I used this book to help me through my morning Bible Reading of the Pentateuch this year. I ended up not just referencing it, but reading thru it completely.
The simple terminology was so appreciated, perfect for the lay person. The charts and summaries helped give the overview of the book. So often we skim thru Numbers and Leviticus and miss the forest for the trees. This year I wanted to try an exercise for myself in writing down my own gleaning from these books in a more devotional form some of which I’ve been sharing in my posts. But this book is an in depth commentary well suited to help us keep our moorings when the weeds get thick. So as a reference book it was not only helpful in my devotions, but also in study for teaching opportunities. Often the author explains how modern Judaism interprets a passage alongside Christianity’s view, and that was helpful.
James E. Smith sought to create a one-volume classroom textbook that was neither too short and simple nor too long and technical for the subject matter. His perspective is one of a traditional view regarding Moses’ authorship. It is arranged in 45 chapter which could be used in a 45 lesson survey class.
I was surprised and reminded again how the simple stories we learn in Sunday School really were just primers to the actual accounts. God had a reason for including the events in our Bible. They often were crises events, and turning points for Israel with far reaching consequences. They revealed the hearts of God’s people and its leaders, not to mention God’s character and plan. It was so much more than just a moral anecdote. Or lists of genealogies.
Here were some of my favorite quotes from the book:
“Israel was not to obey these laws in order to become the people of God; rather, they were to obey because they were, by God’s grace, the people of God” (Deut. 12 section).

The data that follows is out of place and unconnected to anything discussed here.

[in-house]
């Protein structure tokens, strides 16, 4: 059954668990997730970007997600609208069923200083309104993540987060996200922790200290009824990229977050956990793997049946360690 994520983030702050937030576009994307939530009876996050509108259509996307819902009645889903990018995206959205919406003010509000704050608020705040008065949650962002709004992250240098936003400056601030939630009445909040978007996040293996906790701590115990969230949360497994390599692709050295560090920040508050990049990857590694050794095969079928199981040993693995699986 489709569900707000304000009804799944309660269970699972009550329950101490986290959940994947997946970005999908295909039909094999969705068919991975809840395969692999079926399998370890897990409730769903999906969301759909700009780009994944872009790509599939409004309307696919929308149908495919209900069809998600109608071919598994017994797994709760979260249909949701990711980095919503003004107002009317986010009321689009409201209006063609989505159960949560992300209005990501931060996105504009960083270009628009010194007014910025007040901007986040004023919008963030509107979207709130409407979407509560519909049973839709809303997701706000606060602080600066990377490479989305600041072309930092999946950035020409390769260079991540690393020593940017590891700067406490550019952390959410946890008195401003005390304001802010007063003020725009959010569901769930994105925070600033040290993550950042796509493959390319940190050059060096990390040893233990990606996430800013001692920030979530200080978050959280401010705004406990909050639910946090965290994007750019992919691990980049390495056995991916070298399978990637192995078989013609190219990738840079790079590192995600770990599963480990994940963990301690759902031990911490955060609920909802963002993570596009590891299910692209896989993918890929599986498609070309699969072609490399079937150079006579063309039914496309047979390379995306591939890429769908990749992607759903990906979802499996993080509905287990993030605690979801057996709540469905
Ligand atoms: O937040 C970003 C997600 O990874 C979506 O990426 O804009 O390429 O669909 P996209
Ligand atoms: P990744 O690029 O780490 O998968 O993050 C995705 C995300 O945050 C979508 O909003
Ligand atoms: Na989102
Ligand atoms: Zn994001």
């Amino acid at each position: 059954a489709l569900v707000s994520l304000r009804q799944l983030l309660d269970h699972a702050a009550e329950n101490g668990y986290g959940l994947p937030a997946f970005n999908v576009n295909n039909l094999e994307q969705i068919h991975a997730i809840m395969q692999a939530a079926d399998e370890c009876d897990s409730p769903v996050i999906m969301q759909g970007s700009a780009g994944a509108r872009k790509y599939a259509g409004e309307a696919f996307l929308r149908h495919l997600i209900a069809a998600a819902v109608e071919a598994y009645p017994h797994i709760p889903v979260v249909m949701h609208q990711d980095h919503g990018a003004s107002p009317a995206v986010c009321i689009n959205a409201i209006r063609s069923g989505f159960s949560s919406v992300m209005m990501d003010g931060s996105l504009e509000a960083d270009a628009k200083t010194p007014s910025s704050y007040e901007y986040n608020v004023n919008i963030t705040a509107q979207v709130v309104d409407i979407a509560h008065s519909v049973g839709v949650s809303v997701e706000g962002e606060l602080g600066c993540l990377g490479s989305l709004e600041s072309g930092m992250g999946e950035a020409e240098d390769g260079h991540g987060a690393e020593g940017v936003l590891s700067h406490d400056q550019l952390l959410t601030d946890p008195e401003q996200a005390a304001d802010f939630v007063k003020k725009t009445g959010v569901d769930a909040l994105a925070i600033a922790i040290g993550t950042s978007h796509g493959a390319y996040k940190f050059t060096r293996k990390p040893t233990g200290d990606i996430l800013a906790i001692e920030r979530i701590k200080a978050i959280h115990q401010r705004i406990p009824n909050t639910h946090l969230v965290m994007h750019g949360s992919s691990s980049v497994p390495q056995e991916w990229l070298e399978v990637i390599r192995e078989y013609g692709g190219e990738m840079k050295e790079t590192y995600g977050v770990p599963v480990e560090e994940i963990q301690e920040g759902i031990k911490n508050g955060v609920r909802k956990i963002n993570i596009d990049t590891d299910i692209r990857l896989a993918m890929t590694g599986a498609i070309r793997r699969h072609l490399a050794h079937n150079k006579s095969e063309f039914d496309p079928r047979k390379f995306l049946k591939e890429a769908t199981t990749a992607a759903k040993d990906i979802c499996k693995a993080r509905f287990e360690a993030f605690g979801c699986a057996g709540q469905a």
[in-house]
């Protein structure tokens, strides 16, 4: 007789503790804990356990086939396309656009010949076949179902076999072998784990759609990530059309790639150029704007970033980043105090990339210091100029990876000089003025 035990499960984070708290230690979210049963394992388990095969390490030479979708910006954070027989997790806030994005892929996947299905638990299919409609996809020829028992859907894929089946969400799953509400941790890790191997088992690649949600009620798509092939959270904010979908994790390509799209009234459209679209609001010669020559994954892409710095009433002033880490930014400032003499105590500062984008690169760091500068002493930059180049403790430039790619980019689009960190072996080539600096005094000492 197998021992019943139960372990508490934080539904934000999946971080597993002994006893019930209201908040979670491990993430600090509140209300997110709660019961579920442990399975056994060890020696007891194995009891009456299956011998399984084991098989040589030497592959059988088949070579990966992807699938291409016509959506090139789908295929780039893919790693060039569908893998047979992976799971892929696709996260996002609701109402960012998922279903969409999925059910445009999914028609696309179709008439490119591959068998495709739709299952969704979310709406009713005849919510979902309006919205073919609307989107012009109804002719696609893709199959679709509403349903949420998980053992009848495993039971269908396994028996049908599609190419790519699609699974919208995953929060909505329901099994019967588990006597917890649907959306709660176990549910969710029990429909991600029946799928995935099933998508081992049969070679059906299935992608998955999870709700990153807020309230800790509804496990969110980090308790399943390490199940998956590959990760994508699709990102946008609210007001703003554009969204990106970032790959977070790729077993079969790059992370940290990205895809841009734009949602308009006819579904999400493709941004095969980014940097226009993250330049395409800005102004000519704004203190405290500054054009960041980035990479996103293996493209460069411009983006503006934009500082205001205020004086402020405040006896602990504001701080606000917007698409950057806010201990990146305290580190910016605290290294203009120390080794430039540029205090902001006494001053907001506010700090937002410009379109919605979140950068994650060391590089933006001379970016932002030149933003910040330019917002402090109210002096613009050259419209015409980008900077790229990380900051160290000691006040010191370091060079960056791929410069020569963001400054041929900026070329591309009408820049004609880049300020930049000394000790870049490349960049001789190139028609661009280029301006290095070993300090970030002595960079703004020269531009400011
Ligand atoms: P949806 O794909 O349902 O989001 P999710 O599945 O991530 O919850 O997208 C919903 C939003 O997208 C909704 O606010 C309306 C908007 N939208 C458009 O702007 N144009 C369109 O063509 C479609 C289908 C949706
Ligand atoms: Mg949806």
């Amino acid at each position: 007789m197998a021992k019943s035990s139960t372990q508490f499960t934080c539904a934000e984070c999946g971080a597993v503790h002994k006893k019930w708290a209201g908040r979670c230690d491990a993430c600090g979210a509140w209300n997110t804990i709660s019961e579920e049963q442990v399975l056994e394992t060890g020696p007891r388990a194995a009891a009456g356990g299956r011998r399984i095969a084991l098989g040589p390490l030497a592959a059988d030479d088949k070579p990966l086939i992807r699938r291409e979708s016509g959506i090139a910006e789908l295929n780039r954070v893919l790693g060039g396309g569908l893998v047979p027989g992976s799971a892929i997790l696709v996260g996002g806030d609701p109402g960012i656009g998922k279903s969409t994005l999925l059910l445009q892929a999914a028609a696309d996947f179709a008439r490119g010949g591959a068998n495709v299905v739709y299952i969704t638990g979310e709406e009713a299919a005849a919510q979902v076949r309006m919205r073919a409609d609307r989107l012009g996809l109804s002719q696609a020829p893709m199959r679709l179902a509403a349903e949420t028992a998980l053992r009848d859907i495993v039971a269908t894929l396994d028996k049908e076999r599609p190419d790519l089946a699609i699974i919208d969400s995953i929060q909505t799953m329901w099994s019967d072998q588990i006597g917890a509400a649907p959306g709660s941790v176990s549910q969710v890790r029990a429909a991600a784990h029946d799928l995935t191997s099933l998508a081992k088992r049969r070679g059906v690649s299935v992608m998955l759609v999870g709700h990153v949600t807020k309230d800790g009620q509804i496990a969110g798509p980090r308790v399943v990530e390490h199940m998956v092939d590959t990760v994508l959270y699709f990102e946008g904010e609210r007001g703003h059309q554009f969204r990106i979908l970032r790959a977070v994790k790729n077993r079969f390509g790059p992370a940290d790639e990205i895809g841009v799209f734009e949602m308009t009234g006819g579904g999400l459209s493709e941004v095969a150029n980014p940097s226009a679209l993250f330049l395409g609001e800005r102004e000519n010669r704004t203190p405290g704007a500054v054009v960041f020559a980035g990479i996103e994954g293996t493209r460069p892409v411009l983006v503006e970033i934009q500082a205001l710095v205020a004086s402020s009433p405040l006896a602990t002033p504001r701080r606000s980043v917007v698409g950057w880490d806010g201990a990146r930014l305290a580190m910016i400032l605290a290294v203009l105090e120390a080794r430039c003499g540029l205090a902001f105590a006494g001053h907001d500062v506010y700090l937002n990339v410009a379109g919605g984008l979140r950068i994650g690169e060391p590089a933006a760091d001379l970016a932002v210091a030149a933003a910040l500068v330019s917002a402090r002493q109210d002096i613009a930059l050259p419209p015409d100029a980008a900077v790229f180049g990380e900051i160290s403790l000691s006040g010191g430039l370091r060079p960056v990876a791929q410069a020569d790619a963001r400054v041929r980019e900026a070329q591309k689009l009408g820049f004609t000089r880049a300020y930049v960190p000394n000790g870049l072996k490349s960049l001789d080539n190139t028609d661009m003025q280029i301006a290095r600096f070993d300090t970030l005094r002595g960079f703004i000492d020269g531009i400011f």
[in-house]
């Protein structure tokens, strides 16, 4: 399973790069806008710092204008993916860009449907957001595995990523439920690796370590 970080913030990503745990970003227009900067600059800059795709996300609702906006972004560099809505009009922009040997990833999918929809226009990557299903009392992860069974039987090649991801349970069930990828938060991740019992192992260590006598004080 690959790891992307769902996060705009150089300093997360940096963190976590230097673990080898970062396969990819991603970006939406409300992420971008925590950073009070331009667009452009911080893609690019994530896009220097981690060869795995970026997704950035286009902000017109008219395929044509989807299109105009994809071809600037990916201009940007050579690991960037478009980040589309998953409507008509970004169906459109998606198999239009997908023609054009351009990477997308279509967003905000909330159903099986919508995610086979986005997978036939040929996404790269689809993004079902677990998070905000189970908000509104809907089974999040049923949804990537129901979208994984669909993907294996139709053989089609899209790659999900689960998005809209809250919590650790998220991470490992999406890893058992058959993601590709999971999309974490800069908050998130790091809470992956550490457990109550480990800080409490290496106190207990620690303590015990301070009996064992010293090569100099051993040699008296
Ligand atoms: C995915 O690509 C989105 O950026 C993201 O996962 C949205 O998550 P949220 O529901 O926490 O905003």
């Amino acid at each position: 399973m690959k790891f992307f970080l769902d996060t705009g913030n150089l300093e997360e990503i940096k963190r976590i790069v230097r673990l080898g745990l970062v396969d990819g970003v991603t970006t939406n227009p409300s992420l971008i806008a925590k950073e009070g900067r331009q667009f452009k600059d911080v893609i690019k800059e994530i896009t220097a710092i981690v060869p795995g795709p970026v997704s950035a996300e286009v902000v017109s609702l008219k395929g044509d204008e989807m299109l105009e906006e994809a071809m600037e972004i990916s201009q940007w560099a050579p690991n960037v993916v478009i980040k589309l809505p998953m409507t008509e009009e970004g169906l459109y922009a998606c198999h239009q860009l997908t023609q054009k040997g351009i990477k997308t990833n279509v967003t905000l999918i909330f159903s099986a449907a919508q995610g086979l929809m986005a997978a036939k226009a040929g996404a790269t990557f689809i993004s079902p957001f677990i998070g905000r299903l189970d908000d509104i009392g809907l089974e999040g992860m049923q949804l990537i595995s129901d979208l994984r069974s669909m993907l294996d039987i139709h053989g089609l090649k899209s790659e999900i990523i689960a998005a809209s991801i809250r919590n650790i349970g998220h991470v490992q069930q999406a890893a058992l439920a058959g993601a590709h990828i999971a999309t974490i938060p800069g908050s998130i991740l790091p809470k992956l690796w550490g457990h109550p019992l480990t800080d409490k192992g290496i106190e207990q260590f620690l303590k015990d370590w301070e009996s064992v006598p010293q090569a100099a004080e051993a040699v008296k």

“By grace God had chosen them, and redeemed them. The only appropriate response to that grace was obedience” (Duet. 27 section).
“Their future is determined by their present walk. Obedient faith leads to blessing, but disobedience to disaster” (Deut. 29 section).
I was struck by the frequency that faith and God’s grace is mentioned. Faith is the culmination of the Law. We have often said, almost in passing, that, yes there was Law, but they still had to have faith. I had always heard that, but never really understood. As a dispensationalist, I take each age as God’s unique dealing with man. The Law was characterized by rules and immediate, tangible consequences or blessing. Yet the heart of it was God’s love and pleasure for a people whom he chose when they were yet in their sins. It was grace that led them through the wilderness from Egypt to Canaan. Obedience to the Law was the expression of their faith in God.
That is not much different for us under grace. We have the Law of Christ to follow, and God is interested in our heart’s response to Him. Obedience to New Testament requirements and prohibitions in works and attitudes reveals whether our faith in Christ is real.
It is much like a child under his parents house vs. a grown person in his own home. I wrote about this in my article, “Of Dispensations and Parenting”. While the external conformity is not the main thing, it is an expected response from a believing heart to God’s grace. That was true under the Law, and it’s true under Grace. As Ryrie has said, “There was grace under law, and there is law under grace.” Houghton said it this way, “The Law makes demands; the Gospel makes no demands; Grace makes demands of the believer.”1 This author would concur.